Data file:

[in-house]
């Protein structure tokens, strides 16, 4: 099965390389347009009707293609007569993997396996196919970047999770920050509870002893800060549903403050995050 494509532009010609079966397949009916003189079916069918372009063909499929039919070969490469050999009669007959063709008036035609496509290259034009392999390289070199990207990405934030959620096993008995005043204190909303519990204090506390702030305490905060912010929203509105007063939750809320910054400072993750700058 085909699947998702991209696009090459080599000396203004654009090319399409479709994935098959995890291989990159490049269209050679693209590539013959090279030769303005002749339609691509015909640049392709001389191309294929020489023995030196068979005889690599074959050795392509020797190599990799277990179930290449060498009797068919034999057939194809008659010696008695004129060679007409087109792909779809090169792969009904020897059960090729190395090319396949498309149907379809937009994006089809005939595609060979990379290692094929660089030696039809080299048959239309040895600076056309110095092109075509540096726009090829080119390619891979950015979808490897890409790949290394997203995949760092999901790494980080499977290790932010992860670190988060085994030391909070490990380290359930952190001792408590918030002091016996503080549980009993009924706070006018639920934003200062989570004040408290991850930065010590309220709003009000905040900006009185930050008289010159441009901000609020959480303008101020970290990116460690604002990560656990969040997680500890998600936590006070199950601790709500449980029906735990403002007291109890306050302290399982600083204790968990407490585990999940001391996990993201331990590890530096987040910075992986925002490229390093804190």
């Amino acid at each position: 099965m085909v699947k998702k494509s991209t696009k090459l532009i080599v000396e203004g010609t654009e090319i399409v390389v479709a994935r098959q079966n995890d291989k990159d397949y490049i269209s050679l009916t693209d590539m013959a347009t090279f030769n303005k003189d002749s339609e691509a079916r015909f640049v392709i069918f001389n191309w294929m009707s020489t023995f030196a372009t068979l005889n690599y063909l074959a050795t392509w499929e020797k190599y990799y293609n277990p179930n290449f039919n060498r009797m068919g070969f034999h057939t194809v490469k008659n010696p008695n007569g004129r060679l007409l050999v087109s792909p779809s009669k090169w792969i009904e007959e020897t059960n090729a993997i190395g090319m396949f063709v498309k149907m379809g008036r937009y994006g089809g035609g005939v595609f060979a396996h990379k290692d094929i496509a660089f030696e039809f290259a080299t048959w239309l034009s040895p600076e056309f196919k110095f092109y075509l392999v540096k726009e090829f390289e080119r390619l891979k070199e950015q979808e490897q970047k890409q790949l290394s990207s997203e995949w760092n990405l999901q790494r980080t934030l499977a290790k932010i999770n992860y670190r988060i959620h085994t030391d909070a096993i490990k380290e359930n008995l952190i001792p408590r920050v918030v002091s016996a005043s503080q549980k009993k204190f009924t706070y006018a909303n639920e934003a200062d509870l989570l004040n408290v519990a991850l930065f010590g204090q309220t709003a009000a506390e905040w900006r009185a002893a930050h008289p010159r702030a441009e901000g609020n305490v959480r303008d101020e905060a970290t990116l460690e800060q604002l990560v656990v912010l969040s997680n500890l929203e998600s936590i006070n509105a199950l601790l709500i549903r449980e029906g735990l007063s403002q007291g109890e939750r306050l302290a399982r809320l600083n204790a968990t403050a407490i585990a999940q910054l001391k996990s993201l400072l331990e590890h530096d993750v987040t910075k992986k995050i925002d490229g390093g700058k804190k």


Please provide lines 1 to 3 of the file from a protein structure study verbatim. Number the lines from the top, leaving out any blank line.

[in-house]
């Protein structure tokens, strides 16, 4: 099965390389347009009707293609007569993997396996196919970047999770920050509870002893800060549903403050995050 494509532009010609079966397949009916003189079916069918372009063909499929039919070969490469050999009669007959063709008036035609496509290259034009392999390289070199990207990405934030959620096993008995005043204190909303519990204090506390702030305490905060912010929203509105007063939750809320910054400072993750700058 085909699947998702991209696009090459080599000396203004654009090319399409479709994935098959995890291989990159490049269209050679693209590539013959090279030769303005002749339609691509015909640049392709001389191309294929020489023995030196068979005889690599074959050795392509020797190599990799277990179930290449060498009797068919034999057939194809008659010696008695004129060679007409087109792909779809090169792969009904020897059960090729190395090319396949498309149907379809937009994006089809005939595609060979990379290692094929660089030696039809080299048959239309040895600076056309110095092109075509540096726009090829080119390619891979950015979808490897890409790949290394997203995949760092999901790494980080499977290790932010992860670190988060085994030391909070490990380290359930952190001792408590918030002091016996503080549980009993009924706070006018639920934003200062989570004040408290991850930065010590309220709003009000905040900006009185930050008289010159441009901000609020959480303008101020970290990116460690604002990560656990969040997680500890998600936590006070199950601790709500449980029906735990403002007291109890306050302290399982600083204790968990407490585990999940001391996990993201331990590890530096987040910075992986925002490229390093804190």
């Amino acid at each position: 099965m085909v699947k998702k494509s991209t696009k090459l532009i080599v000396e203004g010609t654009e090319i399409v390389v479709a994935r098959q079966n995890d291989k990159d397949y490049i269209s050679l009916t693209d590539m013959a347009t090279f030769n303005k003189d002749s339609e691509a079916r015909f640049v392709i069918f001389n191309w294929m009707s020489t023995f030196a372009t068979l005889n690599y063909l074959a050795t392509w499929e020797k190599y990799y293609n277990p179930n290449f039919n060498r009797m068919g070969f034999h057939t194809v490469k008659n010696p008695n007569g004129r060679l007409l050999v087109s792909p779809s009669k090169w792969i009904e007959e020897t059960n090729a993997i190395g090319m396949f063709v498309k149907m379809g008036r937009y994006g089809g035609g005939v595609f060979a396996h990379k290692d094929i496509a660089f030696e039809f290259a080299t048959w239309l034009s040895p600076e056309f196919k110095f092109y075509l392999v540096k726009e090829f390289e080119r390619l891979k070199e950015q979808e490897q970047k890409q790949l290394s990207s997203e995949w760092n990405l999901q790494r980080t934030l499977a290790k932010i999770n992860y670190r988060i959620h085994t030391d909070a096993i490990k380290e359930n008995l952190i001792p408590r920050v918030v002091s016996a005043s503080q549980k009993k204190f009924t706070y006018a909303n639920e934003a200062d509870l989570l004040n408290v519990a991850l930065f010590g204090q309220t709003a009000a506390e905040w900006r009185a002893a930050h008289p010159r702030a441009e901000g609020n305490v959480r303008d101020e905060a970290t990116l460690e800060q604002l990560v656990v912010l969040s997680n500890l929203e998600s936590i006070n509105a199950l601790l709500i549903r449980e029906g735990l007063s403002q007291g109890e939750r306050l302290a399982r809320l600083n204790a968990t403050a407490i585990a999940q910054l001391k996990s993201l400072l331990e590890h530096d993750v987040t910075k992986k995050i925002d490229g390093g700058k804190k």